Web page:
One of the key challenges that investors face is determining financial strategies that are optimal for multi-period investment objectives. Such objectives arise naturally, and can be encountered in different investment areas, such as life cycle investing, structured fund solutions, and multi-period strategic asset allocation, among others.

In general, these multi-period optimization problems can be very difficult to solve. In trying to do so, practitioners typically apply heuristics, such as aged-based investing for life cycle investing, or Monte-Carlo simulations with different predefined financial strategies. These strategies are mostly derived from single period optimizations or historic best practices. The one with the best outcome in terms of the investor’s multi-period objectives is then selected. Another - more academic - approach to solving such problems is to use “numerical dynamic programming” (see Sutton & Barto, 2018 for more on this topic). If applicable, it can identify the optimal financial strategy, but, in many cases, it cannot be applied due to the “curse of dimensionality”, effectively the inescapable fact that a model’s complexity grows faster than its inputs (see Taylor, 2019).

The above challenges have led us today to Deep Reinforcement Learning (DRL), which is a very promising AI-driven method for gaining key additional insights into financial strategy optimization and can supplement those already mentioned. Over the last few years, DRL has been successfully applied to multi-period financial strategy optimization, as explained in the academic literature. Two seminal papers are Buehler, Gonon, Teichman, & Wood, 2018, in which the authors presented a framework for hedging a portfolio of derivatives, and Duarte, Fonseca, Goodman, & Parker, 2021 in which optimal portfolio choices were derived in a complex lifecycle model. Both studies successfully used DRL.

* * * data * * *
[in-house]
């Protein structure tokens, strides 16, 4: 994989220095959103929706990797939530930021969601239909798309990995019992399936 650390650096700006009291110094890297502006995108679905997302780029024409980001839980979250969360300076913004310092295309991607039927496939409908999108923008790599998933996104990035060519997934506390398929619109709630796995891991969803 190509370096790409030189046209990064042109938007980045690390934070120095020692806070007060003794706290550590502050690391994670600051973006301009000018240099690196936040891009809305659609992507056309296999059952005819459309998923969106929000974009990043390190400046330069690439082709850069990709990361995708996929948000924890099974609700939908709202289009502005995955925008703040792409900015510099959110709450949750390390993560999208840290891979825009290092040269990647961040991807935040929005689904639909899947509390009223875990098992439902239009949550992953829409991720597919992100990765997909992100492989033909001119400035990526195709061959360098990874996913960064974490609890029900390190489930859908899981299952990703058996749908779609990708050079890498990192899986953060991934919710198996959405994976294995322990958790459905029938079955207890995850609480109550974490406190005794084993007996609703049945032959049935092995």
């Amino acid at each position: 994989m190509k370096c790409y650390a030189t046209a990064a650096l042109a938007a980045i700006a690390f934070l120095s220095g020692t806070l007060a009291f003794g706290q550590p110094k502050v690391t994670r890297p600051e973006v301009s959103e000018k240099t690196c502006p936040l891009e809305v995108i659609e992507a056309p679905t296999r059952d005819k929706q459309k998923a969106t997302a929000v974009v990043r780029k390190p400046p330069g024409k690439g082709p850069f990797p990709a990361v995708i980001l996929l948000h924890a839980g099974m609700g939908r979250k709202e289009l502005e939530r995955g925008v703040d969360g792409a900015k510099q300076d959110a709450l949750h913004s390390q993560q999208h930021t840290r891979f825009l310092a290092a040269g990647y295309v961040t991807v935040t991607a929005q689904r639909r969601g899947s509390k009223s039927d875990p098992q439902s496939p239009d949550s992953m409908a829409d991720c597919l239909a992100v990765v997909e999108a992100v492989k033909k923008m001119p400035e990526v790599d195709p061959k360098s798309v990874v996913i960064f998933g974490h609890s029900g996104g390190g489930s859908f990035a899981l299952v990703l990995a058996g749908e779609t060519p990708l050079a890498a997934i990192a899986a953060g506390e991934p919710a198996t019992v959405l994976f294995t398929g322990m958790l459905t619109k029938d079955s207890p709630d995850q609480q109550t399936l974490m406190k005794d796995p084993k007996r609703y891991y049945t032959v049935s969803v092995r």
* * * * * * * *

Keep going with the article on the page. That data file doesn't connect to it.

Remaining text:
The purpose of this short, introductory, paper is to demonstrate how DRL can be applied in practice. We explain the topic conceptually and discuss its advantages - mainly flexibility and generality - and also its disadvantages - explainability and local optimal solutions - and how to address them. We show readers how to implement DRL, and then apply it to a well-known, and already solved, life cycle consumption problem as a proof of concept.

This paper is organized as follows: in section one we describe what DRL is, and how it can be applied to solve multi-period financial optimization tasks, while in section two we give a short overview of different areas in asset management where multi-period financial strategy optimization is relevant, and we present an application to life cycle investing as a proof concept. Finally, section three concludes and gives an outlook.


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